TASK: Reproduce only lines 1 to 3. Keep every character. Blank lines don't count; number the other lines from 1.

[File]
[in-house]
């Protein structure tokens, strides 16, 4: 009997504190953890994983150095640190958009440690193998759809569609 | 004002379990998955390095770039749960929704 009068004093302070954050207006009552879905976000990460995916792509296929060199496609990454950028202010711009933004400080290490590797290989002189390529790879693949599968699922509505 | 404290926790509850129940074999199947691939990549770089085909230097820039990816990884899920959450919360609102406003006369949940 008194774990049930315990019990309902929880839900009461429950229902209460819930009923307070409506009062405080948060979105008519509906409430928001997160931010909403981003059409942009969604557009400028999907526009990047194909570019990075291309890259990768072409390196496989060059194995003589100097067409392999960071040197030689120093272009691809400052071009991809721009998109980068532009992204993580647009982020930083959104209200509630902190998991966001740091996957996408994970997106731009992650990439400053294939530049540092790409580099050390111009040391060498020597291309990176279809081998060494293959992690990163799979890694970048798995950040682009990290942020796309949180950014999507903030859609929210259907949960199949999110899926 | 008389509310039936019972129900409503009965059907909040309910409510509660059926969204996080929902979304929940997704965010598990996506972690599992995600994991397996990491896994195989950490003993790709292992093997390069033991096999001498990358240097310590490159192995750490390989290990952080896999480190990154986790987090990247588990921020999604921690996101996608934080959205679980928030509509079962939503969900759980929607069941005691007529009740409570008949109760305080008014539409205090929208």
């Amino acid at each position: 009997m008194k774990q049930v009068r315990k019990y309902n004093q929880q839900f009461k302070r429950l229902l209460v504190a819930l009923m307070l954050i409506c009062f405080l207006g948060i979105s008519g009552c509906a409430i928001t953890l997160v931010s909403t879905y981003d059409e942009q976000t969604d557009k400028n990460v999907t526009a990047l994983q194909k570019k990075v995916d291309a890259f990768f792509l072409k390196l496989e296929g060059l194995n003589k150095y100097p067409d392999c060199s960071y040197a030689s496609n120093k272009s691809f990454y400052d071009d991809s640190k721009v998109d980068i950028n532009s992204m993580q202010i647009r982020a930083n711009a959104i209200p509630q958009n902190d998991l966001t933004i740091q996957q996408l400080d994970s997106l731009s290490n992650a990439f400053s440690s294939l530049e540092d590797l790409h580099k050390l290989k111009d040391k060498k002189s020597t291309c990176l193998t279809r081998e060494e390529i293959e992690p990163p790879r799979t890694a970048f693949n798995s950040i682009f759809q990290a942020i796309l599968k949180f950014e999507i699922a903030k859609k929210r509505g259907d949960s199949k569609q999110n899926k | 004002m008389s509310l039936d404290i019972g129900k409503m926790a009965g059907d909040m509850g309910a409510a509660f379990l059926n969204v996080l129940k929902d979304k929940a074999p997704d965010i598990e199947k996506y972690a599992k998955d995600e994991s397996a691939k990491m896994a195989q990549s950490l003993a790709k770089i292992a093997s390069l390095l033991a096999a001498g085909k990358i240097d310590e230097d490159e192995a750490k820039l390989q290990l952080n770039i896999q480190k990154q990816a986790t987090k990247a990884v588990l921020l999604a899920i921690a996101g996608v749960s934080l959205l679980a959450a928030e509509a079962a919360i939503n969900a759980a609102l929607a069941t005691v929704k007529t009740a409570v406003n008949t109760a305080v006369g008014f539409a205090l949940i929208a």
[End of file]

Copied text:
[in-house]
């Protein structure tokens, strides 16, 4: 009997504190953890994983150095640190958009440690193998759809569609 | 004002379990998955390095770039749960929704 009068004093302070954050207006009552879905976000990460995916792509296929060199496609990454950028202010711009933004400080290490590797290989002189390529790879693949599968699922509505 | 404290926790509850129940074999199947691939990549770089085909230097820039990816990884899920959450919360609102406003006369949940 008194774990049930315990019990309902929880839900009461429950229902209460819930009923307070409506009062405080948060979105008519509906409430928001997160931010909403981003059409942009969604557009400028999907526009990047194909570019990075291309890259990768072409390196496989060059194995003589100097067409392999960071040197030689120093272009691809400052071009991809721009998109980068532009992204993580647009982020930083959104209200509630902190998991966001740091996957996408994970997106731009992650990439400053294939530049540092790409580099050390111009040391060498020597291309990176279809081998060494293959992690990163799979890694970048798995950040682009990290942020796309949180950014999507903030859609929210259907949960199949999110899926 | 008389509310039936019972129900409503009965059907909040309910409510509660059926969204996080929902979304929940997704965010598990996506972690599992995600994991397996990491896994195989950490003993790709292992093997390069033991096999001498990358240097310590490159192995750490390989290990952080896999480190990154986790987090990247588990921020999604921690996101996608934080959205679980928030509509079962939503969900759980929607069941005691007529009740409570008949109760305080008014539409205090929208």
């Amino acid at each position: 009997m008194k774990q049930v009068r315990k019990y309902n004093q929880q839900f009461k302070r429950l229902l209460v504190a819930l009923m307070l954050i409506c009062f405080l207006g948060i979105s008519g009552c509906a409430i928001t953890l997160v931010s909403t879905y981003d059409e942009q976000t969604d557009k400028n990460v999907t526009a990047l994983q194909k570019k990075v995916d291309a890259f990768f792509l072409k390196l496989e296929g060059l194995n003589k150095y100097p067409d392999c060199s960071y040197a030689s496609n120093k272009s691809f990454y400052d071009d991809s640190k721009v998109d980068i950028n532009s992204m993580q202010i647009r982020a930083n711009a959104i209200p509630q958009n902190d998991l966001t933004i740091q996957q996408l400080d994970s997106l731009s290490n992650a990439f400053s440690s294939l530049e540092d590797l790409h580099k050390l290989k111009d040391k060498k002189s020597t291309c990176l193998t279809r081998e060494e390529i293959e992690p990163p790879r799979t890694a970048f693949n798995s950040i682009f759809q990290a942020i796309l599968k949180f950014e999507i699922a903030k859609k929210r509505g259907d949960s199949k569609q999110n899926k | 004002m008389s509310l039936d404290i019972g129900k409503m926790a009965g059907d909040m509850g309910a409510a509660f379990l059926n969204v996080l129940k929902d979304k929940a074999p997704d965010i598990e199947k996506y972690a599992k998955d995600e994991s397996a691939k990491m896994a195989q990549s950490l003993a790709k770089i292992a093997s390069l390095l033991a096999a001498g085909k990358i240097d310590e230097d490159e192995a750490k820039l390989q290990l952080n770039i896999q480190k990154q990816a986790t987090k990247a990884v588990l921020l999604a899920i921690a996101g996608v749960s934080l959205l679980a959450a928030e509509a079962a919360i939503n969900a759980a609102l929607a069941t005691v929704k007529t009740a409570v406003n008949t109760a305080v006369g008014f539409a205090l949940i929208a």